Jesus is Not an American

Sarah Palin Meets With Donald Trump In New York During Her Bus Tour


I’ve been doing some reading about the effects of unforgiveness on the physical body. It has to do with that next novel I’m writing. But while going through reams of scientific research, I got to thinking about this election year.

I was going to write a post about how many of us – me included – need to forgive Donald Trump for being an ass. Not because he’s asking for forgiveness, mind you. Trump has gone on the record saying he never asks for forgiveness because he never does anything he needs forgiving for. (Which begs the question of how Liberty University can continue to throw their collective ignorant weight behind a candidate who outright rejects the teachings of Christ).

And, yes, I might need to forgive Liberty University, too.

Not because they asked for it, mind you, but for my own health, and for the health of the nation. And by health, I don’t mean in the rhetorical sense but in the very real physical way. Researchers say being angry and bitter can constrict blood vessels, increase blood pressure, contribute to heart attacks, stroke, cancer, depression, etc.

Not to mention that it can make a person more nervous than purple cabbage in the garden. (See Where’s Your Jesus Now? for cabbage reference). But speaking of that hidden reference: Where the heck is our Jesus now? 

He is not, as some might believe, casting his vote for Mr. Trump.

Jesus doesn’t put his faith in Democracy or the American electorate.

Jesus is not an American.

If Jesus were in this country at all, it would be as an immigrant. 

Toss out that tidbit the next time somebody starts calling for a wall along the border.

(My blood pressure is elevating as I write. Somebody send a yoga instructor to my house quickly, please.)

Anyway, like I was saying, I’m worried about us, about our physical health and the toll this election is having on us.

Y’all remember that scene in Donald Miller’s book Blue Like Jazz, where Miller and his buddies ask their peers at Portland’s Reed College to forgive them for all the wrongs waged by Christians throughout history?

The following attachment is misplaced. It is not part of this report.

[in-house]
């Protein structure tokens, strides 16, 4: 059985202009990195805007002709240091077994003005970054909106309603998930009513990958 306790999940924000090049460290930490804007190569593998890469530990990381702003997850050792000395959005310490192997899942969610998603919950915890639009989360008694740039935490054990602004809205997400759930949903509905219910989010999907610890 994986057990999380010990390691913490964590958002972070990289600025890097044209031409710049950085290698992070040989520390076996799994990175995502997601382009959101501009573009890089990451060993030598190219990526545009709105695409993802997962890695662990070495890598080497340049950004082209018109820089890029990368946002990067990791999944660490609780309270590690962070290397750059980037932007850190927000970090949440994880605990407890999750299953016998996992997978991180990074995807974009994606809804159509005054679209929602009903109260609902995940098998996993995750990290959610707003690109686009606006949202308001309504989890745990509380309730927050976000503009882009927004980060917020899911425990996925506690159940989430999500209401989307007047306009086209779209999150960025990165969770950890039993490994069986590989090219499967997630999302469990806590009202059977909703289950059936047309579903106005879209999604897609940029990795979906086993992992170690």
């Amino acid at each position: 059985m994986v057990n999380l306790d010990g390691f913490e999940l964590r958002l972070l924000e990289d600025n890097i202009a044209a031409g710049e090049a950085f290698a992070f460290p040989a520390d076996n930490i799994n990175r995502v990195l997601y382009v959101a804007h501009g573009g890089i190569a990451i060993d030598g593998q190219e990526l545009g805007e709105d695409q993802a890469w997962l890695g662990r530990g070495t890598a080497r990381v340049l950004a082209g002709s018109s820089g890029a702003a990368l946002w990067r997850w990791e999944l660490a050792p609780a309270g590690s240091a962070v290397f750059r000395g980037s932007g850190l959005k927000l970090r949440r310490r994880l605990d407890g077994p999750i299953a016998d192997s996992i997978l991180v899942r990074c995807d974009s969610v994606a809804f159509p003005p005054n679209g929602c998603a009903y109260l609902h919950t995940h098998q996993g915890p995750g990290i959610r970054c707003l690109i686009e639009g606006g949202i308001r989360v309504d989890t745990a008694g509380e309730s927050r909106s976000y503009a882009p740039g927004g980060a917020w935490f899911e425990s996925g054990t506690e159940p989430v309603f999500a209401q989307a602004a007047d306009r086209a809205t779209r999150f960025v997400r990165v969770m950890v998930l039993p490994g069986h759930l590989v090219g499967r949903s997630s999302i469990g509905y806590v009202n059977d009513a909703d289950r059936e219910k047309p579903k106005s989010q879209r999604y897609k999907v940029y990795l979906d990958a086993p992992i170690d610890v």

I say we borrow that idea and our churches begin to apologize on behalf of our current crop of candidates, particularly the top two. Imagine if pastors across this country asked congregants to forgive Donald Trump for being a racist misogynist and to forgive Hillary Clinton for her lying and conniving ways.

We could change the whole tone of this election, especially if congregants really did forgive Donald Trump and Hillary Clinton. (That doesn’t mean we have to vote for either one of them. Forgiving doesn’t mean forgetting. We don’t have to forgive something we don’t remember. It’s the stuff we remember that we have to keep practicing forgiveness for.)

I was thinking about writing about all of this, when an awful thought occurred to me: What if Donald Trump asks Sarah Palin to be his VP?

That thought alone about caused me to have the dropsy.

I’m beginning to learn what Paul meant when he urged everybody to pray without ceasing. 

This election year none of us can afford to let up on the praying for one minute.

And our prayers don’t need to be about electing the right person. 

Our prayers ought to focus on how we are going to go about forgiving each other and healing ourselves and our nation once this election is over.

Karen Spears Zacharias is a registered Independent.

Karen Spears Zacharias

Author/Journalist/Educator. Gold Star Daughter.

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